Thu Mar 22, 2012 2:23 am
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Joined: Wed Mar 07, 2012 11:43 pm
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Location: Mich
herpergrrl

Did you set up with the blanket and pad? How did it work out?

Does anyone have any tricks for insulating hammocks, getting stuff to stay put, etc?

thanks!


Mon Mar 26, 2012 8:22 pm
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re: insulation underneath you. . .a friend of mine safety pins a down comforter/blanket thing to the outside bottom of her camping hammock. . .I think it is down, it may be synthetic down-like stuff. . . but basically, a "underthehammockcomforter". That might be something to try. Also, I wonder how a ridgerest type closed cell foam pad would work inside the hammock. Depending on the hammock, potentially you could make some kind of fabric sleeve to slide it into.


Mon Mar 26, 2012 9:19 pm
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Location: California
I got the hammock rigged up and went to sit in it and it ripped :( but I got it from REI so I'll be exchanging it for the same one.

I love the comforter underneath idea and will be trying it as soon as my replacement hammock comes in


Mon Mar 26, 2012 10:19 pm
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Location: Rochester, NY
your Hennessy hammock RIPPED??? whoa! I always thought they had such excellent quality! I would expect it to be replaced without question.

I weigh too much for the Scout but the one I would love to try is the Hennessy Hammock Ultralite Backpacker Asym Zip Hammock!!

Not sure my dog could fit inside with me though LOL!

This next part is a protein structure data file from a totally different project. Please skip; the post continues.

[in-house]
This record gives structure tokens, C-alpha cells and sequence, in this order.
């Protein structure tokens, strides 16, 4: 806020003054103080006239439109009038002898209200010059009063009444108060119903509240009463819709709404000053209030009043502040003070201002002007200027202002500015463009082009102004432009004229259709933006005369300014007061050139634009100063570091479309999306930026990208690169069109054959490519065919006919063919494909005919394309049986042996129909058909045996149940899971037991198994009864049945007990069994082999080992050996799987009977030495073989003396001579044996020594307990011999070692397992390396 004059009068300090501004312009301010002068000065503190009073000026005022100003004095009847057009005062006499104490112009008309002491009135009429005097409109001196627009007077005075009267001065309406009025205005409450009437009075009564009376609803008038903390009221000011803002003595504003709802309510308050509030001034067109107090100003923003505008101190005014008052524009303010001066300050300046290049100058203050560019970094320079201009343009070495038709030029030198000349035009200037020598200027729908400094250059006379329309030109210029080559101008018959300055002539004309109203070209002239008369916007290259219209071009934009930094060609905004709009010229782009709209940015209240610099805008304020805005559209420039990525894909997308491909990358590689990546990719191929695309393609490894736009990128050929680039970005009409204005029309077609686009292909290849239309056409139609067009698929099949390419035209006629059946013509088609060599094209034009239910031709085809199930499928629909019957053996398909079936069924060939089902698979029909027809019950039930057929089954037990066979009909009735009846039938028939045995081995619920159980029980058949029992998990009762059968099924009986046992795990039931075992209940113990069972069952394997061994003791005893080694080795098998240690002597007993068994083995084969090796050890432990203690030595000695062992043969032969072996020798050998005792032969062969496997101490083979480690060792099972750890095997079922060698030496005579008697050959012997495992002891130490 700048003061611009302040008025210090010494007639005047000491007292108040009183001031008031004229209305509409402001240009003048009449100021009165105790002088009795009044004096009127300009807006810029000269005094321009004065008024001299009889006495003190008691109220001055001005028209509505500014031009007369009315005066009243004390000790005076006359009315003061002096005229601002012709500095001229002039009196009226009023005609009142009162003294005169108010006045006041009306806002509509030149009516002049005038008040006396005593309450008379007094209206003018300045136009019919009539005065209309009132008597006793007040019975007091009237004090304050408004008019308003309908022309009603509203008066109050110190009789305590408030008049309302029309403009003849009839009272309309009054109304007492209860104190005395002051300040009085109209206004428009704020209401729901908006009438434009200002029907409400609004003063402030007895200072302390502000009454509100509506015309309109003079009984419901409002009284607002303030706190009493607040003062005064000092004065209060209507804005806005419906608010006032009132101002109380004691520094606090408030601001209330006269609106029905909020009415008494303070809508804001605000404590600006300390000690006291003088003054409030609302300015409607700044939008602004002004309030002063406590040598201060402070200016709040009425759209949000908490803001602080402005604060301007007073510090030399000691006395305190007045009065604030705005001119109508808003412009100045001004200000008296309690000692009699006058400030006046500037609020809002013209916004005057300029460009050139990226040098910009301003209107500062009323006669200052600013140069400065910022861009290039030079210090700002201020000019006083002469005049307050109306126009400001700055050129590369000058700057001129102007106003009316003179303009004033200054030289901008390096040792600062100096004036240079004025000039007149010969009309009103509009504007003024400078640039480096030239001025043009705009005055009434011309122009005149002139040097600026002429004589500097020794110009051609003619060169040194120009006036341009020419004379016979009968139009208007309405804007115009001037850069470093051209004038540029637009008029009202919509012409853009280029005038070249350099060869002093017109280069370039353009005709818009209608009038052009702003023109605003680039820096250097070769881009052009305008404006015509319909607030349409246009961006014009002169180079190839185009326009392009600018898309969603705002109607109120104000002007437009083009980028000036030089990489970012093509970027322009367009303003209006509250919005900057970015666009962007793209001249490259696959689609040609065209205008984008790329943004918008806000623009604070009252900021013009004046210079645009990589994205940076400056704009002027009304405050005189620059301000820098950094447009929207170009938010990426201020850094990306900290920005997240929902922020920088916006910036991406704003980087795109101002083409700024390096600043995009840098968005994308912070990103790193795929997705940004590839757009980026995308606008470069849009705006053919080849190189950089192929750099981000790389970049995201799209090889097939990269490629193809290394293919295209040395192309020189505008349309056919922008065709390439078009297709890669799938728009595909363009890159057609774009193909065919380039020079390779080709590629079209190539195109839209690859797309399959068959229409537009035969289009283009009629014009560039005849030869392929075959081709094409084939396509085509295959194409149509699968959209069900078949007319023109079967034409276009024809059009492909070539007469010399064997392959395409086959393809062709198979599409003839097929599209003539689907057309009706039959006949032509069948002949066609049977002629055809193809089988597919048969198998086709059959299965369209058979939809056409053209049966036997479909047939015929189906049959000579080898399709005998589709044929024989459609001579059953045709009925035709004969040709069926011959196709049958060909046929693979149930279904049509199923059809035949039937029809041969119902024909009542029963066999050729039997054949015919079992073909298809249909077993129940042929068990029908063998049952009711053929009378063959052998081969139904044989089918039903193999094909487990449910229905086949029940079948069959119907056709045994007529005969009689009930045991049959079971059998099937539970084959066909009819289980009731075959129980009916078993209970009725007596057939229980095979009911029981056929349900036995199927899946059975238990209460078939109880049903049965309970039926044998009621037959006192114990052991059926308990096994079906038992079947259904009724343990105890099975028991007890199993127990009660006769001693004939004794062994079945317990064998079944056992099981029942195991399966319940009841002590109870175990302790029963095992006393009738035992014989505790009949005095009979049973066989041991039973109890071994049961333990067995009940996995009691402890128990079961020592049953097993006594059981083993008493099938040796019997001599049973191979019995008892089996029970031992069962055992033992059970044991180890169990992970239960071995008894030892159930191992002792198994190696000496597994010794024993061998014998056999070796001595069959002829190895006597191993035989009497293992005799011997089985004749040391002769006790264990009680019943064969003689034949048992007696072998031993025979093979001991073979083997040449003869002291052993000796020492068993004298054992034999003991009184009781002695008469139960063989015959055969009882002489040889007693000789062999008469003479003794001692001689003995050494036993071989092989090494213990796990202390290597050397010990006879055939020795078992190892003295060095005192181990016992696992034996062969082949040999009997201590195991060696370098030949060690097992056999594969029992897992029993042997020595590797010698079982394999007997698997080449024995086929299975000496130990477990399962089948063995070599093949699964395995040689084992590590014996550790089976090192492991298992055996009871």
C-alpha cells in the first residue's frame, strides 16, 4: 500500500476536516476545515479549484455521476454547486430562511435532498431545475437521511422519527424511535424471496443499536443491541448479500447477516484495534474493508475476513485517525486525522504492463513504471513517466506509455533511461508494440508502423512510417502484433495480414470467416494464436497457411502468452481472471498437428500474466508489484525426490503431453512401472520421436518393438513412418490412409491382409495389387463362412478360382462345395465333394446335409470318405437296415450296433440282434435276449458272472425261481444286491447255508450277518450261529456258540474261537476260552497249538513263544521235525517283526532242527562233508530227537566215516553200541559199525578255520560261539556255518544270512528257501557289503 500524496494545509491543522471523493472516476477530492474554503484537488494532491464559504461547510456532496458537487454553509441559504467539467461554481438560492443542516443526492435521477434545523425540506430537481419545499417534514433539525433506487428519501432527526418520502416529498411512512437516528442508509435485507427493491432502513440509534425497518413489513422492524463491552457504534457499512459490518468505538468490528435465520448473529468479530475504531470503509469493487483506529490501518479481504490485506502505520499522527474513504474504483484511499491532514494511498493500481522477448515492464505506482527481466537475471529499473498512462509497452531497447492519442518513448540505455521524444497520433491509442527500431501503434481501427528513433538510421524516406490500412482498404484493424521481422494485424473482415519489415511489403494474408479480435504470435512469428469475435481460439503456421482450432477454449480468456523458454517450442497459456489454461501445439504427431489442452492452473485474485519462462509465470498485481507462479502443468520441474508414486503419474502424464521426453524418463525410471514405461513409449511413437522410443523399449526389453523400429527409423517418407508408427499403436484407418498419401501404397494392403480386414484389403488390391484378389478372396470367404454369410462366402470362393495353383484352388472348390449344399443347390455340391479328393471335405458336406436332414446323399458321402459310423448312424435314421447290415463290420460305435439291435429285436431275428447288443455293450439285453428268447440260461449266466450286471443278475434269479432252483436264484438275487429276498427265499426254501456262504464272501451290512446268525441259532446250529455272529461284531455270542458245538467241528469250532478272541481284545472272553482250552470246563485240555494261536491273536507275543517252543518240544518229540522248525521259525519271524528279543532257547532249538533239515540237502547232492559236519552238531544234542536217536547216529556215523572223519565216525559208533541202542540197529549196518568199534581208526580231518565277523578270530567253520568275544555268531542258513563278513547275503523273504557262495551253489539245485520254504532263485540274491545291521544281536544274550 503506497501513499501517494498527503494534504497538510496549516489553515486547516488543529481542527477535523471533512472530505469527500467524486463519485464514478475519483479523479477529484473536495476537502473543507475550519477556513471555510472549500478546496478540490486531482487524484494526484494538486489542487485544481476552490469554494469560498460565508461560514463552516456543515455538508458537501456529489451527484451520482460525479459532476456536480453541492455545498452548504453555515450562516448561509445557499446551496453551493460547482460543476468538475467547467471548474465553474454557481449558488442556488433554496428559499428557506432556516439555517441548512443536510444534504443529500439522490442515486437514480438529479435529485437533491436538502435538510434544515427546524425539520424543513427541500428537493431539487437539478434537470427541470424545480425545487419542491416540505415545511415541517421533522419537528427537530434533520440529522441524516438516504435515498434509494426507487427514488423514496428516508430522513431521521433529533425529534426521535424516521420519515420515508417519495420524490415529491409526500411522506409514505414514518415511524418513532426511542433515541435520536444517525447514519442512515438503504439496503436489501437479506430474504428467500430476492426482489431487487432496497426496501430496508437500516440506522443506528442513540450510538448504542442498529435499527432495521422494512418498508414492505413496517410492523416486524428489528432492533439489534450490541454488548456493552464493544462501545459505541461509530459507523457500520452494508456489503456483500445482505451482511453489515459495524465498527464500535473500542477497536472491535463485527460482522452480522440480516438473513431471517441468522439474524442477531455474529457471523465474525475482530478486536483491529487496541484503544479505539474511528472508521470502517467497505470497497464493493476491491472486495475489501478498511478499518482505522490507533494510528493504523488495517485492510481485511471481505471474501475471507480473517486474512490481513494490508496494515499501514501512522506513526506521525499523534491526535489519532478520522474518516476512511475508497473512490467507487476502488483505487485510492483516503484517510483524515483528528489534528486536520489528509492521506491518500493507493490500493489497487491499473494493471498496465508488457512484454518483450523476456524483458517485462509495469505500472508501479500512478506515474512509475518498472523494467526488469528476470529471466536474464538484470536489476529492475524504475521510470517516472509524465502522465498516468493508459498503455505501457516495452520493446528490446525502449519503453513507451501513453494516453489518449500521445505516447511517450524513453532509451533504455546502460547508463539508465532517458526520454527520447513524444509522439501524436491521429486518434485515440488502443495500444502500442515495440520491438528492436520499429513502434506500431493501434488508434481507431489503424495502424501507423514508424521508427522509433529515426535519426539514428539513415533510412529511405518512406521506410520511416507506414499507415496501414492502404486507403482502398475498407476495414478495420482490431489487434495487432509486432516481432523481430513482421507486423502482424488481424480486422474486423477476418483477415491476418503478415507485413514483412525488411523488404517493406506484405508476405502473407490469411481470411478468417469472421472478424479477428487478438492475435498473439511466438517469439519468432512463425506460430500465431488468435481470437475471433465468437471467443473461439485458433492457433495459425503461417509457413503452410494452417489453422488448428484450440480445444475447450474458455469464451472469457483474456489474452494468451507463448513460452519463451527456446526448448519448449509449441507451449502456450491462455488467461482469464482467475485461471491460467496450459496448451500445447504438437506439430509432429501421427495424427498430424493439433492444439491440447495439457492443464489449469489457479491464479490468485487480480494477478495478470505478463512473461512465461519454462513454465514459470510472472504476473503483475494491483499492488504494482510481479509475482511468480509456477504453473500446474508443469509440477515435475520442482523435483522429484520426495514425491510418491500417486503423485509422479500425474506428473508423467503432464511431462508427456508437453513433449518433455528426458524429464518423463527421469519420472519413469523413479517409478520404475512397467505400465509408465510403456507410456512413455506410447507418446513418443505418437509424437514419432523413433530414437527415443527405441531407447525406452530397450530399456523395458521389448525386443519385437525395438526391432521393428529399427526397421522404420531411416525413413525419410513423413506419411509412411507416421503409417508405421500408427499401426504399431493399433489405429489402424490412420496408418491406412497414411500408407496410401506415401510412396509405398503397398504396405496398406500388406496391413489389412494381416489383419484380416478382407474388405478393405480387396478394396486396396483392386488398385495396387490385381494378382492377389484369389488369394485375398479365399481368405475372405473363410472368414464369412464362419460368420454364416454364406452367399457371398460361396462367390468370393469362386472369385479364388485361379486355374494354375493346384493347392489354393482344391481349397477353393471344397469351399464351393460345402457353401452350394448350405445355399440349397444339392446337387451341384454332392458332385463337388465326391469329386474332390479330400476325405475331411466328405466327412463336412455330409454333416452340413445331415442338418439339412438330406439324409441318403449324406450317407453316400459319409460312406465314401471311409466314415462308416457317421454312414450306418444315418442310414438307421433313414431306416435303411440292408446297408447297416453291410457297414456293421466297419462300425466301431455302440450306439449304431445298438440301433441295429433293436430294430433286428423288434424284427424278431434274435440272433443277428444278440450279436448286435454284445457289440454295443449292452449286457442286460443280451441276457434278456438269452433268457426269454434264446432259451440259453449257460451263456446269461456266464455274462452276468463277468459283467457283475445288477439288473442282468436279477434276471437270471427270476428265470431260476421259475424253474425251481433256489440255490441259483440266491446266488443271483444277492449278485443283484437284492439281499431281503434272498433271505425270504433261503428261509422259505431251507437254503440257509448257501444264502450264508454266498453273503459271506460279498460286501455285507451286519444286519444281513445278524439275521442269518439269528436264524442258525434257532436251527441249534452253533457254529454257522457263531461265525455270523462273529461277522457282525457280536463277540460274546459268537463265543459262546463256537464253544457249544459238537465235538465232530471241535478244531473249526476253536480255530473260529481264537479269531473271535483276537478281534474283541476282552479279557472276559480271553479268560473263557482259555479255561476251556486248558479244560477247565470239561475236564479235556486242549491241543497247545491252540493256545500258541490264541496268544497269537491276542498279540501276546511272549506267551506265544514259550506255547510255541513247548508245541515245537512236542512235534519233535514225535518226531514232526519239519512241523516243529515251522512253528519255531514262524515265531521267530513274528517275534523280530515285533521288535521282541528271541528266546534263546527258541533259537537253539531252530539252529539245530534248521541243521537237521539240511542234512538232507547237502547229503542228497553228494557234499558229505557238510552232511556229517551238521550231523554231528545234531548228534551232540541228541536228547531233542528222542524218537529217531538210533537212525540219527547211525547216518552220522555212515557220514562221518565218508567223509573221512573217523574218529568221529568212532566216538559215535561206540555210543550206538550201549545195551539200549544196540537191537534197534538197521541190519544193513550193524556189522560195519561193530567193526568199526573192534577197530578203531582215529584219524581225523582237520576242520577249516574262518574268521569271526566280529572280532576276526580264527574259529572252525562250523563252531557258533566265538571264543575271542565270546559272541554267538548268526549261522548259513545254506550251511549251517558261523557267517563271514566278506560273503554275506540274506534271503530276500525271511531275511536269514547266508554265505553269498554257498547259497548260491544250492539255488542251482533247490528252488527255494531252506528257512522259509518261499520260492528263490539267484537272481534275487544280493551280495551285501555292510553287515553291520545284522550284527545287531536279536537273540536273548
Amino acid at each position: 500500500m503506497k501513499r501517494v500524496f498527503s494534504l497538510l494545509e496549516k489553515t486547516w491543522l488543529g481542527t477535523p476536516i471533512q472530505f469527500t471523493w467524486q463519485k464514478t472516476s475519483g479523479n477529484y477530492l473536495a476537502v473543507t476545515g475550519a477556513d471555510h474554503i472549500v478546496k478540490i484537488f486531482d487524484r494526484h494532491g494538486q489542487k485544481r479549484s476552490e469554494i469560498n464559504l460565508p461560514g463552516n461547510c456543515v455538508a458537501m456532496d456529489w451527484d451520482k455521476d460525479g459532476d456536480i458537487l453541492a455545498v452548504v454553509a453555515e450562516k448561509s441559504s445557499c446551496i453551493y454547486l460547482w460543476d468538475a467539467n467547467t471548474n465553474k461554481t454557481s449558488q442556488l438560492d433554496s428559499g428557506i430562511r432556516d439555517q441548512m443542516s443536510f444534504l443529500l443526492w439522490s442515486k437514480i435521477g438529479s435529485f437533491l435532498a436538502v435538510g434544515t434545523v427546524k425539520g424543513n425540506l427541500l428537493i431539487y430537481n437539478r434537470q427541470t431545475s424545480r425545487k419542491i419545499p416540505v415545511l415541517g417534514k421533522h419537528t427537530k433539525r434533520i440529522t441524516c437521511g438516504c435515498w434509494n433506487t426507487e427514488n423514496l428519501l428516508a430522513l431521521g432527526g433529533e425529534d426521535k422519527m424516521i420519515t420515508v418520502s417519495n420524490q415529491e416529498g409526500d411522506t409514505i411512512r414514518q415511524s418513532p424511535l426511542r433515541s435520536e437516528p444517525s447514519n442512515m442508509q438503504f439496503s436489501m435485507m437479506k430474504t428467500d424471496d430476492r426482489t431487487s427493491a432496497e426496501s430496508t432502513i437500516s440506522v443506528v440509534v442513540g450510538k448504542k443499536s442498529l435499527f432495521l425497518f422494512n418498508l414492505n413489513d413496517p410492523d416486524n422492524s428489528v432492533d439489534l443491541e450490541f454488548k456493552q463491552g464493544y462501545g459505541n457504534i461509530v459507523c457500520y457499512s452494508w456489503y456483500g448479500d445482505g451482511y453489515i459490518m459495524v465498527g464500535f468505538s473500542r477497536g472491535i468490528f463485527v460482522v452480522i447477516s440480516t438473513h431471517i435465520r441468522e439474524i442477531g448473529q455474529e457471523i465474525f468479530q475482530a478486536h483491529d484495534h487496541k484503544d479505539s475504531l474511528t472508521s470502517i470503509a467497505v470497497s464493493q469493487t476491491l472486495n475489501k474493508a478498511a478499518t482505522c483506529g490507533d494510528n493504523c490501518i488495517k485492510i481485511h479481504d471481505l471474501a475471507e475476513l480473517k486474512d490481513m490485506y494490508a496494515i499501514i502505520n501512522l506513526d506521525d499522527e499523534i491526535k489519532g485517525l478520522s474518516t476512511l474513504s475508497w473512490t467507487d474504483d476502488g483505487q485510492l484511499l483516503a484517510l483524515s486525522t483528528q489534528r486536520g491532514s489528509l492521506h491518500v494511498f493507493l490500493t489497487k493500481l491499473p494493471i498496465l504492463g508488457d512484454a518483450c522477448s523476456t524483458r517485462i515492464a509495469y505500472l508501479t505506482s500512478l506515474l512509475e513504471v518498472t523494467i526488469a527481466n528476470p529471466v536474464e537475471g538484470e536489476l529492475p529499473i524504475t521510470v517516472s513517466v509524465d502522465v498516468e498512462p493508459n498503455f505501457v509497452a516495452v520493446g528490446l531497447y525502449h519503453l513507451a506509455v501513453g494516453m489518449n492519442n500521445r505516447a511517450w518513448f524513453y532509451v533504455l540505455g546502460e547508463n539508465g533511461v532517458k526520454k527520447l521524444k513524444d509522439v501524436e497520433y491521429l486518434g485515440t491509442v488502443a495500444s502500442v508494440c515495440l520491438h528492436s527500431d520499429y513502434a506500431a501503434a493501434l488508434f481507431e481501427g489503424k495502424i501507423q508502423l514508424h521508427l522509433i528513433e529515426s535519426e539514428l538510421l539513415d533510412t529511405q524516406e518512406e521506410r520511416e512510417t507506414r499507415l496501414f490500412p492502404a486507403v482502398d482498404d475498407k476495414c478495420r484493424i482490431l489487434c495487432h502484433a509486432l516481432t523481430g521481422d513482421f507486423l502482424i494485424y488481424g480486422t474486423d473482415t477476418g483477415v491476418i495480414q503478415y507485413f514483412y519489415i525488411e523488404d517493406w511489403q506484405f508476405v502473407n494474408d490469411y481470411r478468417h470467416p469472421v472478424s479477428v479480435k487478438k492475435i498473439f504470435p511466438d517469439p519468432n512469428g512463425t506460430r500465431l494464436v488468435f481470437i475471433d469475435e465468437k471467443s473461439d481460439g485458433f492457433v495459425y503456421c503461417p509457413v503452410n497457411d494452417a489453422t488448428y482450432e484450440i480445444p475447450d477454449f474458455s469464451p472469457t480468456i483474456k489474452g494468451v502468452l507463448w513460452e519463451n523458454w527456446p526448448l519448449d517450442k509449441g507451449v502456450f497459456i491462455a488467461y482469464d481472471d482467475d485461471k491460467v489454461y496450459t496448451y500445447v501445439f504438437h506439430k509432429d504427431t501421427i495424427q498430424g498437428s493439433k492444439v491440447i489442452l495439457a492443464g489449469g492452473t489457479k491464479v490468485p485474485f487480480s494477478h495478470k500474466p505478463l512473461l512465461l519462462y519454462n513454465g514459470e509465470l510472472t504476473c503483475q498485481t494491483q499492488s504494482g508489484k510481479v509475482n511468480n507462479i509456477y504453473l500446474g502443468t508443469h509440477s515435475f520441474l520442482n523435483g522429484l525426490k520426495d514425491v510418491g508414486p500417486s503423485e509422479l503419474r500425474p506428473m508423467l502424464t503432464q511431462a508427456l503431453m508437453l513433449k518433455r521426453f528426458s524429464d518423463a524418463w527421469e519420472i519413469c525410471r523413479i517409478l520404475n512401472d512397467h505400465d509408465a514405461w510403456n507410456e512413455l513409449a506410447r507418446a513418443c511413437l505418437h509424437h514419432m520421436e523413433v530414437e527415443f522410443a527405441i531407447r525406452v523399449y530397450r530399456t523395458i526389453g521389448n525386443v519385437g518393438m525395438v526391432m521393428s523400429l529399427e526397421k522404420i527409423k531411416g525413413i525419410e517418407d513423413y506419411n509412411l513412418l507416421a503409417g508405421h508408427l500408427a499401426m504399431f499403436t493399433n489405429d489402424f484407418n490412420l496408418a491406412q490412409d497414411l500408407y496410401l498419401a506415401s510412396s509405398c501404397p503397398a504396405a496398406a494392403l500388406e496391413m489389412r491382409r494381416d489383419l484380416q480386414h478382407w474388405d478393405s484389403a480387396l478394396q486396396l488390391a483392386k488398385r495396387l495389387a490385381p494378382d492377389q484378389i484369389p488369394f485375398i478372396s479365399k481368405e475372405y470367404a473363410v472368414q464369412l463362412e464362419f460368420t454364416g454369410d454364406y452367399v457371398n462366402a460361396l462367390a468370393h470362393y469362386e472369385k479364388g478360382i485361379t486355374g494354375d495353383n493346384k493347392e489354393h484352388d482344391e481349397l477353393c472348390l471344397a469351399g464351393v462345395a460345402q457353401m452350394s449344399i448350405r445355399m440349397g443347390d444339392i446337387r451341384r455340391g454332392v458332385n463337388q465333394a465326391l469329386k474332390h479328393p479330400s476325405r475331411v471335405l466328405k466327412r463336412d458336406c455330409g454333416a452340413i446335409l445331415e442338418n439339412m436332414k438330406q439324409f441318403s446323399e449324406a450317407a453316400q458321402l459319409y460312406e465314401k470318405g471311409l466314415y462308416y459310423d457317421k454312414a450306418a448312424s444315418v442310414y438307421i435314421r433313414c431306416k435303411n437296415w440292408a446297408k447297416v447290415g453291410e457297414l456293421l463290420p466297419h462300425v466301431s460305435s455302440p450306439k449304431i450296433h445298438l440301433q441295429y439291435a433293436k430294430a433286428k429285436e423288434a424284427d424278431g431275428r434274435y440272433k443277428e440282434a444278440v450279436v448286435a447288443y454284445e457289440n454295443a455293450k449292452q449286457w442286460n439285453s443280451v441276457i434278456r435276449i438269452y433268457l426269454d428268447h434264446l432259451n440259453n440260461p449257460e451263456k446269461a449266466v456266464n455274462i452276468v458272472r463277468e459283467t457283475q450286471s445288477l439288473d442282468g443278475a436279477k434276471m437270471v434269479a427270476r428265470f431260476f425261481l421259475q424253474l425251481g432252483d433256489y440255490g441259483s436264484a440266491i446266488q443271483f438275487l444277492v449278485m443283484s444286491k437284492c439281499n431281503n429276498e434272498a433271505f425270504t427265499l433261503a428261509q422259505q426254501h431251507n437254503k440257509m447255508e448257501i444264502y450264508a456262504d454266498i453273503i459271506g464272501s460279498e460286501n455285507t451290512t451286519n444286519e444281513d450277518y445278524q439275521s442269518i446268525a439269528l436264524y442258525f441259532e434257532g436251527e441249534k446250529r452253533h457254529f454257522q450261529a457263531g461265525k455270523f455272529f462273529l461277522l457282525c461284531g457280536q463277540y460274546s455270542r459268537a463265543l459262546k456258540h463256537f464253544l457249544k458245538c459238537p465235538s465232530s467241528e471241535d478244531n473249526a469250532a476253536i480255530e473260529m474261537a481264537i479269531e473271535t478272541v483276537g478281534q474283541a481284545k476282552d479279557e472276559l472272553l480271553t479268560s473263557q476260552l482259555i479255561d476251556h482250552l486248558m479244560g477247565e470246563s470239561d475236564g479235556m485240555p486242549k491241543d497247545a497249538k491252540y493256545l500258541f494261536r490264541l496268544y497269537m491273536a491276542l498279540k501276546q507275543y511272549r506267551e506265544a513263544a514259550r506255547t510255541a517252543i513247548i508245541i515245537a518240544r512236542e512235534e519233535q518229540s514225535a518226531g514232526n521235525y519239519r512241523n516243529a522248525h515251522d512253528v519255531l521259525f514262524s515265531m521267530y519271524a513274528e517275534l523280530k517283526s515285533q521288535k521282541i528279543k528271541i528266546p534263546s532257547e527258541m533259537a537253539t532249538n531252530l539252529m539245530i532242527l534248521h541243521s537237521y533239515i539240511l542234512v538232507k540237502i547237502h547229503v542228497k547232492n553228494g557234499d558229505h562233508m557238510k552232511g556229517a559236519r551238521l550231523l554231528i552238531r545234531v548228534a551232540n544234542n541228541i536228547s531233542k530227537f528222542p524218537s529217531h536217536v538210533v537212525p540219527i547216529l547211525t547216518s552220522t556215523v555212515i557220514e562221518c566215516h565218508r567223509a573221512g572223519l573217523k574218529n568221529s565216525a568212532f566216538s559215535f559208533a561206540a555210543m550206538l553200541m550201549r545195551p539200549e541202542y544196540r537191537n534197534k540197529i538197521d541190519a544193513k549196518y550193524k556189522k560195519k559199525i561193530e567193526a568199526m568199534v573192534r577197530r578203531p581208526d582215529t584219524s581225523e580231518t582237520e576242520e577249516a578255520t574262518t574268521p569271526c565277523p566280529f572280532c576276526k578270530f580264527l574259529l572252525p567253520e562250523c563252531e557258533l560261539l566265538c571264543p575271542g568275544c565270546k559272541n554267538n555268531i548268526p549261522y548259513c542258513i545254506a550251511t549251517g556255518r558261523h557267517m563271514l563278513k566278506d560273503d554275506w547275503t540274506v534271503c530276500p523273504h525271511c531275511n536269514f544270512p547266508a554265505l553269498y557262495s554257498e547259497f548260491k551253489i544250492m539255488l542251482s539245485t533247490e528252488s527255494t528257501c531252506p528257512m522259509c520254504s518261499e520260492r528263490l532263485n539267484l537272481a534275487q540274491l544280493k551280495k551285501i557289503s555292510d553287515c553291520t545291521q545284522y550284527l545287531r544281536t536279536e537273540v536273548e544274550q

re. insulating the bottom: I know some folks who carry with them one of those super light weight insulated folding things for inside your car's windshield to protect from sun. The yoga mat sounds like an even better idea.

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Bunny

"Everywhere is walking distance if you have the time."


Tue Mar 27, 2012 1:10 am
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i figure I usually bring the yoga mat any way, but yea, I read about the heat reflecting sheild for the car, and it sounds like that would work better actually... the yoga mat would just kinda sit there and compress. instead of reflect heat. Need to take the hammock and ship it monday. I have actually been too busy :-/


Sun Apr 08, 2012 3:21 am
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Location: Mich
heat reflecting thing for windsheild vs...

How about using an emergency blanket. The mylar ones are quite small and packable and easy to pin to
a hammock. The thicker ones are more flexible but about the same thickness as the one for the windshield
and you can wrap it around you or double layer it. Also does a nice double as a ground cloth, tarp, etc.

Thanks folks for more ideas on how to insulate against the cold from down under.

Also ideas on the prevention of being dinner for our state "bird" would be appreciated.


Tue Apr 10, 2012 1:08 am
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Joined: Tue Nov 20, 2007 6:01 pm